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  1. #1

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    Rodinal 1+100 - Enough for two 120 rolls in one tank?

    Hi Everyone,
    I've got a dilemma I hope you can help me out with. I've done an enormous amount of shooting last year and I have a freezer of about 50 120 rolls of exposed film. I've been getting up extra early to develop a roll before I head out to work and then I soup another roll when I get home in the evening. However, I'm still shooting a lot so it seems like my freezer is 2/3 full with film all the time. So I want to start developing two 120 rolls in a tank. I usually use a steel 16oz tank for a single roll. I have a taller steel tank that will hold two 120 reels and one 135 reel (as a spacer) on top. I find that 800ml of solution will cover the reels and still leave (I hope) enough space above for adequate agitation. Has anyone used Rodinal 1+100 for two rolls? I know there are those that feel 5ml of rodinal isn't enough for one roll but I like the results I get with Pan F+ and Acros 100 at this dilution. I use standard agitation - constant agitation for the first minute, then several inversions every 30 seconds. I've had problems before developing two 135 rolls in the past however. I was souping two 135 rolls of Tri-X in HC-110 I+50 in my 16oz tank. I would often get built up density along the edges. With some advice I learned that I was filling the tank to the brim which was defeating the whole point of agitation. I worry though that the bottom roll will get less agitation then the top roll. I also have an issue of "Darkroom Photography" from the 1980's in which a pretty thorough test of agitation was carried out on 100 rolls of Plus-X and D-76. I have to dig up the issue but I seem to recall that the test results proved that developing multiple rolls in a single tank can create problems with streaking, uneven development etc. So I'm reluctant to try this until I hear back from some of you more experienced folks. The impression I got from the artical was that in general, it's safer to develop one roll per tank at a time. However the thought of getting 4 rolls developed per day rather then 2 is very appealing to me. So in nutshell:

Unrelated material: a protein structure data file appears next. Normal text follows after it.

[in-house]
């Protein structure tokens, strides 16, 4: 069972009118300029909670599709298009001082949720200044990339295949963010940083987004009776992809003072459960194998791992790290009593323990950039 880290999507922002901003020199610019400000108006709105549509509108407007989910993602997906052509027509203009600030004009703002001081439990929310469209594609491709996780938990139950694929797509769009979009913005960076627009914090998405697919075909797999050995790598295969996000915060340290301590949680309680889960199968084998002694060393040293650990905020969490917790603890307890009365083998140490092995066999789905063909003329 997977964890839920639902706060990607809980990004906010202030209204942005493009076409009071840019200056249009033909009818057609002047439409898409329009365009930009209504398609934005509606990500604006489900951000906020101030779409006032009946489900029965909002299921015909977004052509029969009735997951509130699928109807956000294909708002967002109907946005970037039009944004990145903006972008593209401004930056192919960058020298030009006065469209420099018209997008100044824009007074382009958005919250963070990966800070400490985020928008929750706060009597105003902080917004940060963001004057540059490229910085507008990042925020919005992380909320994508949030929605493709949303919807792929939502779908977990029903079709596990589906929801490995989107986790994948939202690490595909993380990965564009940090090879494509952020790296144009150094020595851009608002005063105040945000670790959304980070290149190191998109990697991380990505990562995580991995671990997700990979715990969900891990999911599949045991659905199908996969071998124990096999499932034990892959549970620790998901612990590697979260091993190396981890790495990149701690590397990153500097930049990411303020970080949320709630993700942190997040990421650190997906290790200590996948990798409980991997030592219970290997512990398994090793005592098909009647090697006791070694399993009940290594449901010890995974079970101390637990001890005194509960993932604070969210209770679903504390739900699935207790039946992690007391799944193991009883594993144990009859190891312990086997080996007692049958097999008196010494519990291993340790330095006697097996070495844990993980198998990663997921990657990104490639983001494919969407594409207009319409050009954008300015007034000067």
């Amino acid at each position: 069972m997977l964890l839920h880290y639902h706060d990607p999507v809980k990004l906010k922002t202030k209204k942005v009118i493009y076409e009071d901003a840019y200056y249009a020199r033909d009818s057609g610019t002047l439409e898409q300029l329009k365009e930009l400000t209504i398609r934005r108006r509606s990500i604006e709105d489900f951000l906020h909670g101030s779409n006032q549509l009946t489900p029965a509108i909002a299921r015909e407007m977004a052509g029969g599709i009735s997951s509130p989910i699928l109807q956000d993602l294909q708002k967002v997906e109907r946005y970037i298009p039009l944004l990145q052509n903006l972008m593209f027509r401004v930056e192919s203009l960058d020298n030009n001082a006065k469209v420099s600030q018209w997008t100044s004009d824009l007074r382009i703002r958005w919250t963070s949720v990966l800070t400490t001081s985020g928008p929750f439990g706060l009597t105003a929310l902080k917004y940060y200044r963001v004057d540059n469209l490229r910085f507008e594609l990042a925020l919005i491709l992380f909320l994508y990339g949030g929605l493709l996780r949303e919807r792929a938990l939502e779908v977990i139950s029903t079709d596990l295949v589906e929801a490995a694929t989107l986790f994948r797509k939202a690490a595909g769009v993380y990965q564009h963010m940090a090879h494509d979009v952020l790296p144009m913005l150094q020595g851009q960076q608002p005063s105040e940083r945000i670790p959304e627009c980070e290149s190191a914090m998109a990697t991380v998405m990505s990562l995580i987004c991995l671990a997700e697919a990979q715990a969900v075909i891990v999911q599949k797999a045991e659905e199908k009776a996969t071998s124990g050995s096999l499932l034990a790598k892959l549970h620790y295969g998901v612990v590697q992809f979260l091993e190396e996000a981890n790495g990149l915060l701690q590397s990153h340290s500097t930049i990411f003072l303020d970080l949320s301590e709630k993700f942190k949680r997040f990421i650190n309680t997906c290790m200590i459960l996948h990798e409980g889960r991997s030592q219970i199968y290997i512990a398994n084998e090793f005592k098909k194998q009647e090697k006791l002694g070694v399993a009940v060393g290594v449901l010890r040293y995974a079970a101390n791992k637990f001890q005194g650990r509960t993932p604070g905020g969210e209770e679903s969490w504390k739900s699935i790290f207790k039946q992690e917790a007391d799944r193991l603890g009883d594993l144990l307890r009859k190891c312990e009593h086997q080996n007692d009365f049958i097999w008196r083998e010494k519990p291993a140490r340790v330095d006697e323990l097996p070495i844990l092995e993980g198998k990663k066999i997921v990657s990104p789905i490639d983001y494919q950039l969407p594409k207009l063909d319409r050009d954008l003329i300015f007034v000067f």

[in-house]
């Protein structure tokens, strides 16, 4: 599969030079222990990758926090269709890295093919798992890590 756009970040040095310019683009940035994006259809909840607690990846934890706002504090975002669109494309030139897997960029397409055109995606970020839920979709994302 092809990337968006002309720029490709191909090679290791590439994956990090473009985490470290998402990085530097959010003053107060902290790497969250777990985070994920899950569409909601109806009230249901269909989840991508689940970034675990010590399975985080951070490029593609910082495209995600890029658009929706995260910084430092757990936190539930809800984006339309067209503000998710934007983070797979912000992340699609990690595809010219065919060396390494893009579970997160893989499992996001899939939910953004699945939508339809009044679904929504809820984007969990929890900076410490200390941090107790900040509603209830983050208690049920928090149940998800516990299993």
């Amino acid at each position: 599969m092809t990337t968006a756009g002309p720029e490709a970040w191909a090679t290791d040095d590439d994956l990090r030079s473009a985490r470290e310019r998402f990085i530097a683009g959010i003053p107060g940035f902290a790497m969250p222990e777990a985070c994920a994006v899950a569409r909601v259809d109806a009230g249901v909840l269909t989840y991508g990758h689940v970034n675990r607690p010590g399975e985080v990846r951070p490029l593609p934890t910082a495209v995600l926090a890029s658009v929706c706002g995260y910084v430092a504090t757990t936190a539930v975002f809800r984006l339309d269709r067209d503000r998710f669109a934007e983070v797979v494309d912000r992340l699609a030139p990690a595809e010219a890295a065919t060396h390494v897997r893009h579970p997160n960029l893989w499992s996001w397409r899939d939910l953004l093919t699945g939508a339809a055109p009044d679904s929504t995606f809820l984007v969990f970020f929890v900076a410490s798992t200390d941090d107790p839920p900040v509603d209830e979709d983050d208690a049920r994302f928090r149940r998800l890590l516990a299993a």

1) Can I use Rodinal 1+100 for two 120 rolls? If not will I get the same results at the 1+50 dilution for two rolls that I would get with one roll at the 1+100 dilution?

    2) Can I use 1+100 for two 135 rolls in a 16oz tank or would the taller tank be a better choice. I understand that a 135 roll and a 120 roll is the same area of film, but the taller tank will give more room for agitation.

    Once I catch up on this backlog of developing, I'll probably go back to developing single rolls at a time. For now though I just want to be able to put food back into my small freezer! Thanks for replies.
    Regards,
    Marc

  2. #2

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    1+100 is one ml of Rodinal per 100ml of water.

    Divide the ml capacity of your tank by 100 and that's how much Rodinal you will need to mix with one-hundred times the amount of water. Do the mix and fill your tank. Do the cha-cha-cha and voila, your film is developed!

    It's really that simple.

  3. #3

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    I just want to point out that you can usually put two 120 films on one reel, so you might be even able to develop 3 or 4 in the larger tank, but I have no idea if 1+50 is enough for that.

  4. #4
    EASmithV's Avatar
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    So long as you use at least 10 ml of developer. I just processed 3 rolls or 135 using 1:100, with 10 ml dev to 1L water.